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Rate Drops; Taxes Rise For Most Nearly 15 Percent Increase In Property Values Will Raise County Taxes Despite Lower Rate

Taxes will go up for most Spokane County property owners in 1995 despite a lower tax rate. Escalating property values are to blame.

County Assessor Charlene Cooney certified the 1995 tax rolls Tuesday.

Cooney also told county commissioners she is working vigorously to clear up nearly 1,600 disputed assessments that may jeopardize funding for cities, schools and fire districts.

The good news on taxes is that the average countywide tax rate fell to $14.87 per $1,000 assessed property value, down from last year’s $14.94 per $1,000.

That rate includes all local bonds and levies, including those of school and fire districts.

The bad news is that a nearly 15 percent increase in property values - from $13 billion last year to $15 billion this year - will drive up taxes despite the lower rate.

For example, a house assessed at $100,000 in 1994 would have been charged $1,494 in property taxes using last year’s average tax rate.

But using this year’s numbers, the same house would be valued at $115,000. Using that value and the new average tax rate, taxes on that house would be more than $1,700 this year.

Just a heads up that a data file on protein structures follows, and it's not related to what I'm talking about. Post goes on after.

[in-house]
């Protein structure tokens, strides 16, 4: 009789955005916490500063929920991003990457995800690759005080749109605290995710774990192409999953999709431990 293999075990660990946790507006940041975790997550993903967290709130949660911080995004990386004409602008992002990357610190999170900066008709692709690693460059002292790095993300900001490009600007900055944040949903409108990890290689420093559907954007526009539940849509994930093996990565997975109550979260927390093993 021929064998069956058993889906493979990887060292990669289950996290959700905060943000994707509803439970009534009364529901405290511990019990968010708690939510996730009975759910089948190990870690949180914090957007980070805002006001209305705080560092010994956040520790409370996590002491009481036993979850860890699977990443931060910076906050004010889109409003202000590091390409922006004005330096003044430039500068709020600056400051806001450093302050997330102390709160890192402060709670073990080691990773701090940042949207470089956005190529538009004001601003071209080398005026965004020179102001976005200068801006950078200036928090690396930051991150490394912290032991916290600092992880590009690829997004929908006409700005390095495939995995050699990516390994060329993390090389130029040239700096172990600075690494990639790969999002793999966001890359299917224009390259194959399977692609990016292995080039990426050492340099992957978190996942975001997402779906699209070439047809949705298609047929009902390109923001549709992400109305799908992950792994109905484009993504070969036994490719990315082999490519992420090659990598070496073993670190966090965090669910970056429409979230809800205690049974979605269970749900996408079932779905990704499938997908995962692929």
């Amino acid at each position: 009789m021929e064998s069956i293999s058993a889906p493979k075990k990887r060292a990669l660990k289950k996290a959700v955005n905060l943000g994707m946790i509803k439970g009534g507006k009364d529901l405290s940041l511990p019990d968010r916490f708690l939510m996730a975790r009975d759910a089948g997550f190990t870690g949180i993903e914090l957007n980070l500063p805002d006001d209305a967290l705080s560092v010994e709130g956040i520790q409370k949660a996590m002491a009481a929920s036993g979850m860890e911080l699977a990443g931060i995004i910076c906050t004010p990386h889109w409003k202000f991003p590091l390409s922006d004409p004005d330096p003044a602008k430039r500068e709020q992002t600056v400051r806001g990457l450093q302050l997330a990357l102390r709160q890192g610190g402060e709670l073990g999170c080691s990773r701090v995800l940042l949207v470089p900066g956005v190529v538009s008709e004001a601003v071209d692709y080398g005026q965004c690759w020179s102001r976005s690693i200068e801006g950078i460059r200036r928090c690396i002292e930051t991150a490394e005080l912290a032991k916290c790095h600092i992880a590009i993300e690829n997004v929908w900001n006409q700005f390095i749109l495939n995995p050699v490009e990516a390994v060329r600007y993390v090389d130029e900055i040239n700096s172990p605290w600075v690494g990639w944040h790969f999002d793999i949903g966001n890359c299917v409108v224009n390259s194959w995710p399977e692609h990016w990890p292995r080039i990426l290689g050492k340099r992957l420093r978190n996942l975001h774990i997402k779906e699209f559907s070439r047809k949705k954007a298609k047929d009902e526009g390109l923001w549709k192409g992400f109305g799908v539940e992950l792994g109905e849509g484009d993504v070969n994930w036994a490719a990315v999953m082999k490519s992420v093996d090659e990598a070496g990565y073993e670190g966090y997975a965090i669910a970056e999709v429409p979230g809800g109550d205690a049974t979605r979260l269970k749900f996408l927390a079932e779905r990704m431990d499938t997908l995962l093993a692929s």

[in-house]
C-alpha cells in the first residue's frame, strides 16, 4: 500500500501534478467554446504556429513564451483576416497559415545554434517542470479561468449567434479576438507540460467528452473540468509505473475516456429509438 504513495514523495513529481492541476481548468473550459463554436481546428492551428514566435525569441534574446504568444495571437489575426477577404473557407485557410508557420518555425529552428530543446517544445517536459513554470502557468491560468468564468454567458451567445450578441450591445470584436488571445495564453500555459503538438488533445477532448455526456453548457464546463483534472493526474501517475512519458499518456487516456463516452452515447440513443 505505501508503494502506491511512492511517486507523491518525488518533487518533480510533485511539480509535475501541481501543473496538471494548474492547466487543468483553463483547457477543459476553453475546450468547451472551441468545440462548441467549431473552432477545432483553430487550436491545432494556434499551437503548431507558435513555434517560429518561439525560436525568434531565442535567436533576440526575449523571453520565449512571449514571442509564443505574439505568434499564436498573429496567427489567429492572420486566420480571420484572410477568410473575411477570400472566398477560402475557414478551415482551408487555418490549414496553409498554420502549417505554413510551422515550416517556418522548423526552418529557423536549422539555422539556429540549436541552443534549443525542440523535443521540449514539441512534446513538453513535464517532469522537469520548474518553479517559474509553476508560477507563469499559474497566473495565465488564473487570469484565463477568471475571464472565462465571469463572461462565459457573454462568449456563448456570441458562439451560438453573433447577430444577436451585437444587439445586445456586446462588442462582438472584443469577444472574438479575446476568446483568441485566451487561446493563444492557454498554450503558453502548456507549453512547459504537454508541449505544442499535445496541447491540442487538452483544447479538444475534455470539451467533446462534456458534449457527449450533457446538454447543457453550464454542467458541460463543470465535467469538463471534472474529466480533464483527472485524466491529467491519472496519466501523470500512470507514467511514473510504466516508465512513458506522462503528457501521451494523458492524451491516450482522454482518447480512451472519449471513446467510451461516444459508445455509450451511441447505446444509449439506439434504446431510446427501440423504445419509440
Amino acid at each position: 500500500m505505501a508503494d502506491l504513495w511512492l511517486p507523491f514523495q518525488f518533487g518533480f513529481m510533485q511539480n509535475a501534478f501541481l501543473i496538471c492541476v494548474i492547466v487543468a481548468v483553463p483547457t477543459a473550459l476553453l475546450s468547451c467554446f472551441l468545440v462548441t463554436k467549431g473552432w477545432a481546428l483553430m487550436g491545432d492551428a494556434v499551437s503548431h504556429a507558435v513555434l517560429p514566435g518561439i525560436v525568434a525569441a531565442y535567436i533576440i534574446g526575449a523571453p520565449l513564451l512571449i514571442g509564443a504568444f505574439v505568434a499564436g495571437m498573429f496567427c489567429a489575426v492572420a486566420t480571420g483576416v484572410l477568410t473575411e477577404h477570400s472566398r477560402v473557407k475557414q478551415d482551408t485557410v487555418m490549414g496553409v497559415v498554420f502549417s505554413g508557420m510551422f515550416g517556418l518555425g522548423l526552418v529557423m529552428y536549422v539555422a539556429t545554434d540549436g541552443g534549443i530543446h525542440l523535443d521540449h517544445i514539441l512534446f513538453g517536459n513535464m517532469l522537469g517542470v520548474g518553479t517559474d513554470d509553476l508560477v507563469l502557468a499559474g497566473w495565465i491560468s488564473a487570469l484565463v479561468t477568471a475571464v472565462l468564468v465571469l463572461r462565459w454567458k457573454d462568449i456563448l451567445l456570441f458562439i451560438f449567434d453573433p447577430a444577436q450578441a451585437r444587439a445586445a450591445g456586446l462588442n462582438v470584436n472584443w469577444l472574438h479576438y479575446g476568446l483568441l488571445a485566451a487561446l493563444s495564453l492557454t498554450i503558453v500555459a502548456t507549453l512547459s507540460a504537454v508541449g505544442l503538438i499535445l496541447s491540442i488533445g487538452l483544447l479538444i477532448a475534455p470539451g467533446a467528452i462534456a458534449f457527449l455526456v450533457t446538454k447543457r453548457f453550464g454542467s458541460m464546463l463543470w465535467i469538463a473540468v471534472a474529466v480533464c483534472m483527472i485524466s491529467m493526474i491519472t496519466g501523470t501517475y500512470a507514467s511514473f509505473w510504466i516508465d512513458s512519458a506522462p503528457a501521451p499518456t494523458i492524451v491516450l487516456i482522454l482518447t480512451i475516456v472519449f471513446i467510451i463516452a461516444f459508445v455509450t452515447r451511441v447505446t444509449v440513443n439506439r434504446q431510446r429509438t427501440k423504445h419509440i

Regarding the disputed assessments, Cooney told commissioners that nearly 300 have been resolved.

The others, mostly on commercial properties, will take more time to clear up, she said. Cooney wouldn’t say exactly how much more time would be needed.

Cooney said much of the problem was caused by massive changes in the way her office does business, including switching from a four-year assessment cycle to an annual cycle.

But she put part of the blame on the property owners, saying they have waited until the “11th hour” to give her appraisers information on their properties.

“It’s a waiting game now,” Cooney said.

If the county loses the appeals, assessments on those 1,600 properties could be lowered substantially. That would mean less property tax revenue for many local jurisdictions.

Some have estimated the loss at $1 million. But Cooney said she doesn’t think it will be that much.

“We stand by our assessments,” she said.